During his opening statements at today's confirmation hearing to be the new Energy Secretary, former governor Rick Perry apologized for his past statements that called for "abolishing the Department of Energy" and he regrets "recommending its elimination."
Oh, how times have changed.
Gov Perry said, "If confirmed, my desire is to lead this agency in a thoughtful manner surrounding myself with the expertise on the core functions of the department. My past statements made over five years ago about abolishing the Department of Energy do not reflect my current thinking."
He continued, "In fact, after being briefed on some of the vital functions the Department of Energy, I regret recommending its elimination. If confirmed, I will enter this role excited and passionate about advocating and advancing the core missions of the D.O.E., drawing greater attention to the vital role played by the agency and the hard working men and women who dedicate themselves in pursuit of these missions."
Isn't that nice of him?
No, it's not.
Al Franken, thanks for being you.
At the opening of his questions for Energy nominee Rick Perry, the Minnesota Senator indicated that the two had met earlier this week in Franken's office. Those pre-hearing meetings are common in confirmation procedures.
"Were you glad you met me?" said Franken.
[embed eid="22235" /]
Hey, who wouldn't be? But Perry isn't quite (?) as quick on his comedy feet as Franken, and he stepped in it.
"I hope you are as much fun on that dais as you were on your couch." said the former Texas governor.
[embed eid="22236" /]
Yeah moving on.
At least Perry acknowledged that he likely inspired a Saturday Night Live skit. He seems to have a much thicker skin and ability to self-mock than the President-elect. Sad!
It appears Sean Spicer, Trump's press secretary, is also doing double duty as the main talker for the president-elect, as well as being head of promotion for Trump's new hotel in D.C.
Pressure keeps mounting from everywhere except Trump-land on his multitude of conflicts of interest heading into the Oval office.
During his first press conference as press secretary, Spicer responded to questions about Donald Trump still visiting his D.C. hotel, and Spicer said, “To his own hotel, I think that’s pretty smart."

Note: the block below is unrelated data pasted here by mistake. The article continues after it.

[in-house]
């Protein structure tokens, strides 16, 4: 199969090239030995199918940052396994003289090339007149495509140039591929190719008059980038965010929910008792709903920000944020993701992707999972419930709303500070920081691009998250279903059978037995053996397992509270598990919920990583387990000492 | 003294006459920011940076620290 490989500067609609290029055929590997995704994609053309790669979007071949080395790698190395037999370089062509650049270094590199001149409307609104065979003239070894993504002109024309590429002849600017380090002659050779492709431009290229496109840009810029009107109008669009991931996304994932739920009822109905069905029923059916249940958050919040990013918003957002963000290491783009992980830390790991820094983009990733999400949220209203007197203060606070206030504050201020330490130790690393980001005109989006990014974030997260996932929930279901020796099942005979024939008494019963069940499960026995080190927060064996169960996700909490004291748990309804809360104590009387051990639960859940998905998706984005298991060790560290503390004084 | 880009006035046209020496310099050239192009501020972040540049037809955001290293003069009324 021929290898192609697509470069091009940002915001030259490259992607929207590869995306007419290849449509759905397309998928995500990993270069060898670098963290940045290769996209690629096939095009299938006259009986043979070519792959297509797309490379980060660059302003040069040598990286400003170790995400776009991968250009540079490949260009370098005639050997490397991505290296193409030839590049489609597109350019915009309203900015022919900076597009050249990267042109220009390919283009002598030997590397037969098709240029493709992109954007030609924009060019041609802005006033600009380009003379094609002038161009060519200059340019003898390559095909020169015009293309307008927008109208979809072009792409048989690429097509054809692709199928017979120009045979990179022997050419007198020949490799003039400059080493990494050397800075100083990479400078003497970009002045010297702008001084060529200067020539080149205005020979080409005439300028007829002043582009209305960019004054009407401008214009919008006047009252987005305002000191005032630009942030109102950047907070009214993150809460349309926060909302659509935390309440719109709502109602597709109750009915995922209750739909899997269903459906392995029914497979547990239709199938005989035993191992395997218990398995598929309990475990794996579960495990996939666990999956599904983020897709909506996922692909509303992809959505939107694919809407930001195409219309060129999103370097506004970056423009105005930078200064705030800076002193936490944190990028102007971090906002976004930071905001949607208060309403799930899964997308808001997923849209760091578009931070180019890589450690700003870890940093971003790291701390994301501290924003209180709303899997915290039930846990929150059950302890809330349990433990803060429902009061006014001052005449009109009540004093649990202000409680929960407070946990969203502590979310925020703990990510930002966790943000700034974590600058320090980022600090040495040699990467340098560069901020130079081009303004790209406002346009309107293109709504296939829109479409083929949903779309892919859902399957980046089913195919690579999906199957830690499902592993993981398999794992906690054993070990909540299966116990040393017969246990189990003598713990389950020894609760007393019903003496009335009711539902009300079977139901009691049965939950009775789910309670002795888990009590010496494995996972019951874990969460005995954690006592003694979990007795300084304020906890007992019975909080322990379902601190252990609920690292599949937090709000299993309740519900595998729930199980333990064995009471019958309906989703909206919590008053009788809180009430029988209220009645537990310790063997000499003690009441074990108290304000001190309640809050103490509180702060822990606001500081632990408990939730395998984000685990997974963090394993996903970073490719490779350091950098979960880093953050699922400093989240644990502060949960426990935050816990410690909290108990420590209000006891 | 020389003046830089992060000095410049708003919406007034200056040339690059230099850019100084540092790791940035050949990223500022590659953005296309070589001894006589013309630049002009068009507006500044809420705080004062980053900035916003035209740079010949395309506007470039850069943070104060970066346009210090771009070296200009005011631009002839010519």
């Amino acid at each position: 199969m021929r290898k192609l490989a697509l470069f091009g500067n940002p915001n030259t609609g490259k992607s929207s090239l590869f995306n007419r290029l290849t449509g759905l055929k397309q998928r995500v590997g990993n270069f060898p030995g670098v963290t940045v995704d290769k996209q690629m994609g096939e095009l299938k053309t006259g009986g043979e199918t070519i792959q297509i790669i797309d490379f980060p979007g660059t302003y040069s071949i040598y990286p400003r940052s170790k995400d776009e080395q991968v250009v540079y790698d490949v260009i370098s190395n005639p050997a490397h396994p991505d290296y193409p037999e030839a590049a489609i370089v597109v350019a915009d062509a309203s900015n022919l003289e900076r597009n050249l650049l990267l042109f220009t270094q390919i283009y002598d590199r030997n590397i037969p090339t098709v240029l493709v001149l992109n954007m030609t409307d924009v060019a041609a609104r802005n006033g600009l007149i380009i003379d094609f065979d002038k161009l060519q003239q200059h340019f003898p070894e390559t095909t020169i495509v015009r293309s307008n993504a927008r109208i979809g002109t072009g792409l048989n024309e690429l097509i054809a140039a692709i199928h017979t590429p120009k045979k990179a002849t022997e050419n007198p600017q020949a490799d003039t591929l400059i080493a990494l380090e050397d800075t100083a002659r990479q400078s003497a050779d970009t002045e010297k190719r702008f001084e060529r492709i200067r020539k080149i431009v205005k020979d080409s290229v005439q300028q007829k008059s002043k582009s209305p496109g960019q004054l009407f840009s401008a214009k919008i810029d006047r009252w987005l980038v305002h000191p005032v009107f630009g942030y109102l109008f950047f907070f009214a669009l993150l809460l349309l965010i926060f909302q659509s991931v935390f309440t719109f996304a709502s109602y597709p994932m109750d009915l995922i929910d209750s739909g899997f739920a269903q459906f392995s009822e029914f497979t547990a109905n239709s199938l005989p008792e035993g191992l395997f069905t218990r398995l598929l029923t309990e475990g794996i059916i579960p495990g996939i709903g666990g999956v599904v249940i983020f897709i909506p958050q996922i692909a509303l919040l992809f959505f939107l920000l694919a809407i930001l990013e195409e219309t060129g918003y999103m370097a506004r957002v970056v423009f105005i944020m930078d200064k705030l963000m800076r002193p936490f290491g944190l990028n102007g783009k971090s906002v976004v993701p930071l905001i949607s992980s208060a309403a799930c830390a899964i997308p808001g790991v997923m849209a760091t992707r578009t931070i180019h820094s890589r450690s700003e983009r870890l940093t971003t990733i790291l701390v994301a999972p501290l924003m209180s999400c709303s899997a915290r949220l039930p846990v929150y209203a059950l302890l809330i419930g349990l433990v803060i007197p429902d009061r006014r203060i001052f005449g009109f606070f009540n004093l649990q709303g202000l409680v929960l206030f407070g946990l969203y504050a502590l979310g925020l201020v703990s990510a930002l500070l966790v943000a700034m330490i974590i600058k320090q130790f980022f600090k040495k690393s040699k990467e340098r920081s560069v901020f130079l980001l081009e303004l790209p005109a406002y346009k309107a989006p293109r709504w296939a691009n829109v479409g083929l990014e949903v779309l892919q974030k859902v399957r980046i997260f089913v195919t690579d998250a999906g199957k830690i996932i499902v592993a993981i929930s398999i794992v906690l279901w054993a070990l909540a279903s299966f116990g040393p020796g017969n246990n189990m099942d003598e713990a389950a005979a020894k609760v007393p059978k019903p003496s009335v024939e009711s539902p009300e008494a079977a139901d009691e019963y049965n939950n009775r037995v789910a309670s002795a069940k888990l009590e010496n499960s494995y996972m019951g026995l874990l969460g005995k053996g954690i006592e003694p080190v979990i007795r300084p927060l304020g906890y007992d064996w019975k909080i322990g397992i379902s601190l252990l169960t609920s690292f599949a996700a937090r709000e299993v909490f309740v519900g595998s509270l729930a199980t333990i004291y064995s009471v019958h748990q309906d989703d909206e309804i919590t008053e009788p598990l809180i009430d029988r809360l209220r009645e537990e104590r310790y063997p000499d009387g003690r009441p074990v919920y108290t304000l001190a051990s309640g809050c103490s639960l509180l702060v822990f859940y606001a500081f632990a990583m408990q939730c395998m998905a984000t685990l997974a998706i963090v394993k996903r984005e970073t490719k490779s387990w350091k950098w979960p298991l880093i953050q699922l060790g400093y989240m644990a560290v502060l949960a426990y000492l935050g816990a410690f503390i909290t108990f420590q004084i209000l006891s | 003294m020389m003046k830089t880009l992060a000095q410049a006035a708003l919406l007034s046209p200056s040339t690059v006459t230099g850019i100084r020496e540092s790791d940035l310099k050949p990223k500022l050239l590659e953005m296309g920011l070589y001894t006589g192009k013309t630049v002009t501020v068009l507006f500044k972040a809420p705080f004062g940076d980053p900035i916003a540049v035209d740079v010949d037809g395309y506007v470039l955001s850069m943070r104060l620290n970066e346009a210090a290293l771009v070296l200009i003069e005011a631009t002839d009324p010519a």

He continued, “I think the idea that he’s going to his own hotel shouldn’t be a shocker. It’s a beautiful place, it’s somewhere that he’s very proud of. And I think it’s symbolic of the kind of government that he’s going to run, on time under budget, excuse me, ahead of time and under budget.“
Spicer recited some numbers that nobody gives a rats-ass about with regards to Trump's D.C. hotel.
Spicer is now a carnival barker for the new Trump establishment. "He’s very proud, it’s an absolutely stunning hotel encourage you to go there if you haven’t been by.”
However, the media won't be able to go there as Politico says, "The Trump International Hotel in Washington is banning the media from its premises during inauguration week."
Senator Ron Johnson seems to be seeing the light with regard to the Republican strategy of yanking access to health care out from under millions of Americans.
In an interview with CNBC's Squawkbox, Johnson admitted that repeal was really only possible before the ACA was implemented.
Johnson said, "It's way more complex than simply 'repeal and replace.' That's a fun little buzzword, but it's just not accurate."
Oh. A Republican is concerned about accurate language. That's novel.
Had repeal been successful before the ACA was implemented, Johnson said it would have succeeded. But now, not so much. "You didn't have already the tentacles of Obamacare, you didn't already have the damage, the destruction, the harm created by Obamacare driving premiums up, distorting health-care markets and health-insurance markets," he said.